Court Okays Use of Confederate Symbol On Virginia License Plates
July 7, 2008 - 7:03 PM
(CNSNews.com) - A federal court in Virginia has ruled that a group known as the Sons of Confederate Veterans has the right to join other interest groups in issuing specialty license plates bearing the Confederate flag logo. But another group is urging the Virginia state government to appeal the decision.
In its unanimous verdict, issued Monday, a three-judge panel from the Fourth Circuit Court of Appeals in Richmond, Va., said efforts to restrict the use of the logo are "an instance of viewpoint discrimination."
The Rutherford Institute, a non-profit civil liberties group, defended the Sons of Confederate Veterans (SCV) in court. "This is a victory not just for the thousands of members of the SCV but for everyone who has used their license plates as a means of personal expression," John W. Whitehead, president of The Rutherford Institute, said.
In 1999, the Virginia General Assembly approved a specialty license plate for the group but censored the use of the Confederate flag.
Whitehead told CNSNews.com a lower court ruled in favor of the SCV and its right to display the Confederate flag on its privatized license plates in the state of Virginia. But the Virginia Department of Motor Vehicles (VDMV) appealed the case to the Fourth Circuit Court of Appeals.
"The court of appeals has issued a ringing affirmation of the free speech principles that license plates are personal expression and that government officials cannot censor that expression just because it's unpopular," Whitehead said.
Edwin Deason, national commander in chief of the SCV, said it was reassuring to see that the group was being afforded its constitutional right to freedom of expression.
Deason said many states have been involved in similar lawsuits. Residents in the states of Maryland, North Carolina, South Carolina, Louisiana and Alabama currently have the right to display the SCV logo, including the Confederate battle flag on license plates.
Efforts are also underway in Tennessee and West Virginia to approve the use of similar privatized license plate, Deason said.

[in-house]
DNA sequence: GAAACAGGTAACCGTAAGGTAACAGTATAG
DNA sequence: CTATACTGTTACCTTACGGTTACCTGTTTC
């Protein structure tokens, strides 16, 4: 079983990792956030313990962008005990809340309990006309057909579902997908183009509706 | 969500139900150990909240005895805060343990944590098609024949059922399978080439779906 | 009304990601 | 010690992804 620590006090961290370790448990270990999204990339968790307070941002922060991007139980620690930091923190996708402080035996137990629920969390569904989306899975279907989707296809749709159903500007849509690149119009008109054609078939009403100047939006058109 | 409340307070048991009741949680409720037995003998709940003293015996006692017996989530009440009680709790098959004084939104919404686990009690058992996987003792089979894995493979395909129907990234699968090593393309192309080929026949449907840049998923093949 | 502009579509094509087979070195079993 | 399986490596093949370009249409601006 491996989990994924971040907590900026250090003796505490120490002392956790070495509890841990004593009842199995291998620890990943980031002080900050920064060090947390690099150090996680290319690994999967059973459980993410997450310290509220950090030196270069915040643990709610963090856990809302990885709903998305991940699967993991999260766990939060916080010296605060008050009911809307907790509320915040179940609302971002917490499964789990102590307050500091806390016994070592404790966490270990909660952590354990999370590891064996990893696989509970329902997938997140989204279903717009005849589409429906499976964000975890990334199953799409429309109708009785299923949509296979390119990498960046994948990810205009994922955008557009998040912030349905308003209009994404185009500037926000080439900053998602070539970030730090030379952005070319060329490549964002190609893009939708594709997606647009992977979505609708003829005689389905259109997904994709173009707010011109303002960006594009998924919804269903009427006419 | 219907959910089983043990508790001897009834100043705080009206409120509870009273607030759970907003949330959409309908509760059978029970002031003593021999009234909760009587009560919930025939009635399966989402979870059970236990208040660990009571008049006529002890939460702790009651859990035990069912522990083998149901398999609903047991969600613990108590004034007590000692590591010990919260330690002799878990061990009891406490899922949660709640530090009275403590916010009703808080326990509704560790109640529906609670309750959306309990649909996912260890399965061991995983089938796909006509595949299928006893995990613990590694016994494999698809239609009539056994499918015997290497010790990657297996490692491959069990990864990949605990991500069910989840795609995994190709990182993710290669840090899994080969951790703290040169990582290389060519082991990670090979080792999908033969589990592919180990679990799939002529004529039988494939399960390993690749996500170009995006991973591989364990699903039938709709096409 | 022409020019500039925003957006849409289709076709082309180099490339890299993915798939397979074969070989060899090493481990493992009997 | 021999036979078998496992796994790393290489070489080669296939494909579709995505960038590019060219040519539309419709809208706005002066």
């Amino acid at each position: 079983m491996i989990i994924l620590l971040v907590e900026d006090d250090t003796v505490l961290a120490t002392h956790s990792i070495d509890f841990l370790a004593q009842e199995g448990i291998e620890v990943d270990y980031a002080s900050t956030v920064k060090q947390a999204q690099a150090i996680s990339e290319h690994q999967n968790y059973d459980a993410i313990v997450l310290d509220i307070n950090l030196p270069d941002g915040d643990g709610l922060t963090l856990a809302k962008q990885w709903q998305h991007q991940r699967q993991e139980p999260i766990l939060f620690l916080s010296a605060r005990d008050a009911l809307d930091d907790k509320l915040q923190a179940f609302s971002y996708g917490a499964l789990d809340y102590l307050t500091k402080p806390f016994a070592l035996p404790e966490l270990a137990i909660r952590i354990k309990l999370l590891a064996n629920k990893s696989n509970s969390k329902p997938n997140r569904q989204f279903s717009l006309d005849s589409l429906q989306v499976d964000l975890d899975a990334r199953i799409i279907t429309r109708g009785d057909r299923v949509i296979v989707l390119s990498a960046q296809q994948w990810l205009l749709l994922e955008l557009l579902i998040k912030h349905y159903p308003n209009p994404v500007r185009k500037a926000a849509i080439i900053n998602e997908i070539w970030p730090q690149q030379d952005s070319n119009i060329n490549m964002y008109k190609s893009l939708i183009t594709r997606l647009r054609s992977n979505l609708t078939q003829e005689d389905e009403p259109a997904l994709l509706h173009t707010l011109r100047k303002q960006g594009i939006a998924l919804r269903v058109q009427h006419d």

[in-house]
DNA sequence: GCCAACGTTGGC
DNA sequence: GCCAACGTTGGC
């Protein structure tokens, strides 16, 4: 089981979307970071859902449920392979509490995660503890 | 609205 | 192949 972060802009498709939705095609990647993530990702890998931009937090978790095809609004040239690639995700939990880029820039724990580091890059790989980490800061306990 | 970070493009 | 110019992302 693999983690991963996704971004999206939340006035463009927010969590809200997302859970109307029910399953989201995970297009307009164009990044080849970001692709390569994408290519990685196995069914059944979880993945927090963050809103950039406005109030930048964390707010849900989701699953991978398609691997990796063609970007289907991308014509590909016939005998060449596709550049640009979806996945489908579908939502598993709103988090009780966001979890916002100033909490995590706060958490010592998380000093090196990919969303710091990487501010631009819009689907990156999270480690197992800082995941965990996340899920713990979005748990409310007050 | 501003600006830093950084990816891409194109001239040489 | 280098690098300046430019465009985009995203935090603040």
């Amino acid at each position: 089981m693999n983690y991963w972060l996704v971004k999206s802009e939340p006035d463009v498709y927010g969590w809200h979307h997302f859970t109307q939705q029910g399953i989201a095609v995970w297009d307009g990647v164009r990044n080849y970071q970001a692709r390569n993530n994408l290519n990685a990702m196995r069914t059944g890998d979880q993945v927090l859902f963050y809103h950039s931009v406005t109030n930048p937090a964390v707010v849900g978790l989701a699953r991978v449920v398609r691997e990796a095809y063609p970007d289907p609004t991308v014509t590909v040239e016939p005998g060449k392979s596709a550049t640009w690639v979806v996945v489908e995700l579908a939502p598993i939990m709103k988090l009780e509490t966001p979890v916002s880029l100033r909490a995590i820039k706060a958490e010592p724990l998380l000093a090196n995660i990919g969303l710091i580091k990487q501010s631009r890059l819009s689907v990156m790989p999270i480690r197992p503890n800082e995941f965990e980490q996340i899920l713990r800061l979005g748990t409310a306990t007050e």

Whitehead said more than a thousand people were on the waiting list to obtain SCV license plates in Virginia. "What [the decision] says is that free speech is still alive. The court here has confirmed that you cannot discriminate upon the basis of what someone has to say once the government has opened a forum."
Deason also denied that the reason for including the battle flag on the license plate had anything to do with racism. "First of all, it is the Saint Andrew's cross that makes up a big portion of our logo, and around that is 'Sons of Confederate Veterans 1896.' So, there is nothing racist about it whatsoever. The Saint Andrew's cross, I always thought, was a good thing," he said.
Salim Khalfani, executive director of the Virginia chapter of the National Association for the Advancement of Colored People (NAACP), disagreed. "It is offensive to a significant number of the populous because of what it stands for; particular to people of African descent is terrorism, intimidation, harassment and even murder when it is used by those kinds of hate groups," Khalfani said.
He added that the Virginia NAACP is urging the attorney general and governor to continue the appeal process. "We have taken a position against the symbol being on the license plate, and the state needs to be able to control what goes on its license plates. It needs to get out of the business of issuing [private plates]," Khalfani said.
"No other group has suffered like those of African descendants here. Over 100 million lives were lost in our enslavement, so any group that was supporting slavery and wants to continue to parade that in our face, we are going to be opposed to when it comes into the public sector," Khalfani said.
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